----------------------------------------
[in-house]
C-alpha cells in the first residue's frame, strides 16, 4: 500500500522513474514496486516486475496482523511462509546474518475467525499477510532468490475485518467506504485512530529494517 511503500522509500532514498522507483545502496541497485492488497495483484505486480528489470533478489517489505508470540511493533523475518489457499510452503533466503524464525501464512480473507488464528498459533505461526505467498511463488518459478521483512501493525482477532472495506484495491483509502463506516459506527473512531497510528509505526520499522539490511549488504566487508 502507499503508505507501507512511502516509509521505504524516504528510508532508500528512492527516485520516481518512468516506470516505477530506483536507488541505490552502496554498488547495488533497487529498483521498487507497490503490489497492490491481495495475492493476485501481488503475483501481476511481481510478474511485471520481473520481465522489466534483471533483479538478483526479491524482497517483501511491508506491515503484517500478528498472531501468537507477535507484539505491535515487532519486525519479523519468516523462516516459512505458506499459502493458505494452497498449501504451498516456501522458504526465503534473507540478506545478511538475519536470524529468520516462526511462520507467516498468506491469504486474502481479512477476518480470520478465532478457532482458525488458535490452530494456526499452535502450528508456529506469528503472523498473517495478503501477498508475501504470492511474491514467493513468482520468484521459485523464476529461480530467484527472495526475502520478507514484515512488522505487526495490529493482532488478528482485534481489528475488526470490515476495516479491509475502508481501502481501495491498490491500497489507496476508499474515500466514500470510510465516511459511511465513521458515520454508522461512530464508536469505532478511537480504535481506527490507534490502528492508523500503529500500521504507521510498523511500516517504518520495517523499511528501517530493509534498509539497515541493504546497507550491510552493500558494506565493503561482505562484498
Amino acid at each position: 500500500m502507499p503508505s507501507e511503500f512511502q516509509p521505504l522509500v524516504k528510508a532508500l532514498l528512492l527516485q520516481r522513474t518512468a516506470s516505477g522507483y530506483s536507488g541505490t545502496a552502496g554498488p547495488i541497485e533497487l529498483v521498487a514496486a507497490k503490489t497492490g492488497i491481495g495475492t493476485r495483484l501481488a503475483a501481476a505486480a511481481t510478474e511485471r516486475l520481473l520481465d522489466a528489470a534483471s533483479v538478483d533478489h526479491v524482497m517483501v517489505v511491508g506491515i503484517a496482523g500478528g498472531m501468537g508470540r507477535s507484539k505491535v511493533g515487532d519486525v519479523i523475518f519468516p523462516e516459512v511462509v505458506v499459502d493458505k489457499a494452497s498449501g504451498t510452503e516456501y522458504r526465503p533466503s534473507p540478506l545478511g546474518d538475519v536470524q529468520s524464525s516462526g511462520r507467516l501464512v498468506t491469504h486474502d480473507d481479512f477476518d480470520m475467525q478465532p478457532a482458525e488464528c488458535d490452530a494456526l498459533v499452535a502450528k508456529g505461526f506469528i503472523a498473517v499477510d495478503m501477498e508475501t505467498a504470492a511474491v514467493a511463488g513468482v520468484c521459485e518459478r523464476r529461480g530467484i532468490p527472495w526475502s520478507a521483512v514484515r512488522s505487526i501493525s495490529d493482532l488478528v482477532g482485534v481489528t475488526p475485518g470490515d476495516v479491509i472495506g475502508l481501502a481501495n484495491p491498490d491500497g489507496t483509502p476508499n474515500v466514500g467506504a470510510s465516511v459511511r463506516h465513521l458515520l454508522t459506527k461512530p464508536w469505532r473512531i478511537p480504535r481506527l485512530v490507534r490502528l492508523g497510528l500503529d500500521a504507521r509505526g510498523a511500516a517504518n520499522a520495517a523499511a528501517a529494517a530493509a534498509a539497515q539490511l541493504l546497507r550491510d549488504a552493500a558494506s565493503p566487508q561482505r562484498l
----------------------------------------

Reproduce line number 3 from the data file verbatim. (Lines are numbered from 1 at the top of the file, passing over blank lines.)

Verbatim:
Amino acid at each position: 500500500m502507499p503508505s507501507e511503500f512511502q516509509p521505504l522509500v524516504k528510508a532508500l532514498l528512492l527516485q520516481r522513474t518512468a516506470s516505477g522507483y530506483s536507488g541505490t545502496a552502496g554498488p547495488i541497485e533497487l529498483v521498487a514496486a507497490k503490489t497492490g492488497i491481495g495475492t493476485r495483484l501481488a503475483a501481476a505486480a511481481t510478474e511485471r516486475l520481473l520481465d522489466a528489470a534483471s533483479v538478483d533478489h526479491v524482497m517483501v517489505v511491508g506491515i503484517a496482523g500478528g498472531m501468537g508470540r507477535s507484539k505491535v511493533g515487532d519486525v519479523i523475518f519468516p523462516e516459512v511462509v505458506v499459502d493458505k489457499a494452497s498449501g504451498t510452503e516456501y522458504r526465503p533466503s534473507p540478506l545478511g546474518d538475519v536470524q529468520s524464525s516462526g511462520r507467516l501464512v498468506t491469504h486474502d480473507d481479512f477476518d480470520m475467525q478465532p478457532a482458525e488464528c488458535d490452530a494456526l498459533v499452535a502450528k508456529g505461526f506469528i503472523a498473517v499477510d495478503m501477498e508475501t505467498a504470492a511474491v514467493a511463488g513468482v520468484c521459485e518459478r523464476r529461480g530467484i532468490p527472495w526475502s520478507a521483512v514484515r512488522s505487526i501493525s495490529d493482532l488478528v482477532g482485534v481489528t475488526p475485518g470490515d476495516v479491509i472495506g475502508l481501502a481501495n484495491p491498490d491500497g489507496t483509502p476508499n474515500v466514500g467506504a470510510s465516511v459511511r463506516h465513521l458515520l454508522t459506527k461512530p464508536w469505532r473512531i478511537p480504535r481506527l485512530v490507534r490502528l492508523g497510528l500503529d500500521a504507521r509505526g510498523a511500516a517504518n520499522a520495517a523499511a528501517a529494517a530493509a534498509a539497515q539490511l541493504l546497507r550491510d549488504a552493500a558494506s565493503p566487508q561482505r562484498l